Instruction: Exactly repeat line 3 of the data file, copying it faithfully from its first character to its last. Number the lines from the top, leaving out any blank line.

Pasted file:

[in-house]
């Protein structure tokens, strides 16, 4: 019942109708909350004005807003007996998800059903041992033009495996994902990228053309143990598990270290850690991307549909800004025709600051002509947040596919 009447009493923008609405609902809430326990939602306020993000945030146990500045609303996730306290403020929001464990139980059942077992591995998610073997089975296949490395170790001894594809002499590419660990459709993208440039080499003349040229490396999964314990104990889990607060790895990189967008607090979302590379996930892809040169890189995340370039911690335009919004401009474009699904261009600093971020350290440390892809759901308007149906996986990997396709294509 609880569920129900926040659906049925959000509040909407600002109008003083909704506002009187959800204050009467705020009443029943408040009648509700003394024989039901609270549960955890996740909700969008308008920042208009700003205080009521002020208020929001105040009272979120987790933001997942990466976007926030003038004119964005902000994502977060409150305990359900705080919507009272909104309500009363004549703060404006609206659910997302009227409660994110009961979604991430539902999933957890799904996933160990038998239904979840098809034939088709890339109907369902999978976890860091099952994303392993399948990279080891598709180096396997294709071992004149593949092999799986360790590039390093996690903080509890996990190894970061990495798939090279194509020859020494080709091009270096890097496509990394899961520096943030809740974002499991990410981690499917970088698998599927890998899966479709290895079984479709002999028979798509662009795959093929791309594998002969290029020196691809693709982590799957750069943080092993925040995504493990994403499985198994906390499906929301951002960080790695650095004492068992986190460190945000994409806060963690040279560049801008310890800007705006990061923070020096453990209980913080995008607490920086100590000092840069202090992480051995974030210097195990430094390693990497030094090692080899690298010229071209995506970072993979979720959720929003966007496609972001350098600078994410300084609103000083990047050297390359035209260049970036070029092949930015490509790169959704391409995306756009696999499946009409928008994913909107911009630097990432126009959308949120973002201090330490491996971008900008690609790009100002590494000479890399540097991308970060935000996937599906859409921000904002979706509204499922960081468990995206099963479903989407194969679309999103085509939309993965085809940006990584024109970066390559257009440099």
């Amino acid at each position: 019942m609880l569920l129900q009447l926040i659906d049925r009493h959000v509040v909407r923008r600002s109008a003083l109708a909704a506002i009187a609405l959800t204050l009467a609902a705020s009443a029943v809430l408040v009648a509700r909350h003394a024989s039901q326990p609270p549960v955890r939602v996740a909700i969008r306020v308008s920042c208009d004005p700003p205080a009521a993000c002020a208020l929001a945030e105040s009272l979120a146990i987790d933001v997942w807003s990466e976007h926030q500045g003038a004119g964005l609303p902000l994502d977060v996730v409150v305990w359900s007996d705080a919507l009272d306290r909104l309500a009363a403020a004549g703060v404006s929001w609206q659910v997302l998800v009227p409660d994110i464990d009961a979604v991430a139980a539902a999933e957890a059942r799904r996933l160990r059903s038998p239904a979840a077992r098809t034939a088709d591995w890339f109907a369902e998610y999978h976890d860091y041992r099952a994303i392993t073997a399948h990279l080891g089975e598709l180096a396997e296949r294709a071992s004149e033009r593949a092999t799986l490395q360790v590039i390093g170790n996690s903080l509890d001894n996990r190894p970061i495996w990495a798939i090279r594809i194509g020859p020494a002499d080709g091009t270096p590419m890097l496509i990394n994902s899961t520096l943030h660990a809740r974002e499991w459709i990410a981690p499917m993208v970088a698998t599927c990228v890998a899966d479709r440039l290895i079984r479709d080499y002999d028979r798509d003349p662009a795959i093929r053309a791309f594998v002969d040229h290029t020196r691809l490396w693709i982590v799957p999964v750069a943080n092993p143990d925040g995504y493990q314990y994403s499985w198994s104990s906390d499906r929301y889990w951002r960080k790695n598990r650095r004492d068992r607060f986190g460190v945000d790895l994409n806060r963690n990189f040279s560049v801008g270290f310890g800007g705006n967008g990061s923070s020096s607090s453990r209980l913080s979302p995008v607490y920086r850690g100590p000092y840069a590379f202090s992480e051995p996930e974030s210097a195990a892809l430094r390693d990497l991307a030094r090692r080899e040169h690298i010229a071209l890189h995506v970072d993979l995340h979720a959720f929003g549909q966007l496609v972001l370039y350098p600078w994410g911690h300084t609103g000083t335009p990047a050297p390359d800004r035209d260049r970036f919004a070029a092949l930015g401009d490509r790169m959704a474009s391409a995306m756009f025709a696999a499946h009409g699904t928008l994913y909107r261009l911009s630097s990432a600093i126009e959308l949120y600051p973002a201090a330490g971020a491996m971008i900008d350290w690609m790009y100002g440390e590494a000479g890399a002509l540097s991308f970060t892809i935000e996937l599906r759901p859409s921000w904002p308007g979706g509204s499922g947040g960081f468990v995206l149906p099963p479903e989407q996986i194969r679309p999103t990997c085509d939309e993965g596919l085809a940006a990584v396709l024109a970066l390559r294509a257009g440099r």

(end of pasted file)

């Amino acid at each position: 019942m609880l569920l129900q009447l926040i659906d049925r009493h959000v509040v909407r923008r600002s109008a003083l109708a909704a506002i009187a609405l959800t204050l009467a609902a705020s009443a029943v809430l408040v009648a509700r909350h003394a024989s039901q326990p609270p549960v955890r939602v996740a909700i969008r306020v308008s920042c208009d004005p700003p205080a009521a993000c002020a208020l929001a945030e105040s009272l979120a146990i987790d933001v997942w807003s990466e976007h926030q500045g003038a004119g964005l609303p902000l994502d977060v996730v409150v305990w359900s007996d705080a919507l009272d306290r909104l309500a009363a403020a004549g703060v404006s929001w609206q659910v997302l998800v009227p409660d994110i464990d009961a979604v991430a139980a539902a999933e957890a059942r799904r996933l160990r059903s038998p239904a979840a077992r098809t034939a088709d591995w890339f109907a369902e998610y999978h976890d860091y041992r099952a994303i392993t073997a399948h990279l080891g089975e598709l180096a396997e296949r294709a071992s004149e033009r593949a092999t799986l490395q360790v590039i390093g170790n996690s903080l509890d001894n996990r190894p970061i495996w990495a798939i090279r594809i194509g020859p020494a002499d080709g091009t270096p590419m890097l496509i990394n994902s899961t520096l943030h660990a809740r974002e499991w459709i990410a981690p499917m993208v970088a698998t599927c990228v890998a899966d479709r440039l290895i079984r479709d080499y002999d028979r798509d003349p662009a795959i093929r053309a791309f594998v002969d040229h290029t020196r691809l490396w693709i982590v799957p999964v750069a943080n092993p143990d925040g995504y493990q314990y994403s499985w198994s104990s906390d499906r929301y889990w951002r960080k790695n598990r650095r004492d068992r607060f986190g460190v945000d790895l994409n806060r963690n990189f040279s560049v801008g270290f310890g800007g705006n967008g990061s923070s020096s607090s453990r209980l913080s979302p995008v607490y920086r850690g100590p000092y840069a590379f202090s992480e051995p996930e974030s210097a195990a892809l430094r390693d990497l991307a030094r090692r080899e040169h690298i010229a071209l890189h995506v970072d993979l995340h979720a959720f929003g549909q966007l496609v972001l370039y350098p600078w994410g911690h300084t609103g000083t335009p990047a050297p390359d800004r035209d260049r970036f919004a070029a092949l930015g401009d490509r790169m959704a474009s391409a995306m756009f025709a696999a499946h009409g699904t928008l994913y909107r261009l911009s630097s990432a600093i126009e959308l949120y600051p973002a201090a330490g971020a491996m971008i900008d350290w690609m790009y100002g440390e590494a000479g890399a002509l540097s991308f970060t892809i935000e996937l599906r759901p859409s921000w904002p308007g979706g509204s499922g947040g960081f468990v995206l149906p099963p479903e989407q996986i194969r679309p999103t990997c085509d939309e993965g596919l085809a940006a990584v396709l024109a970066l390559r294509a257009g440099r």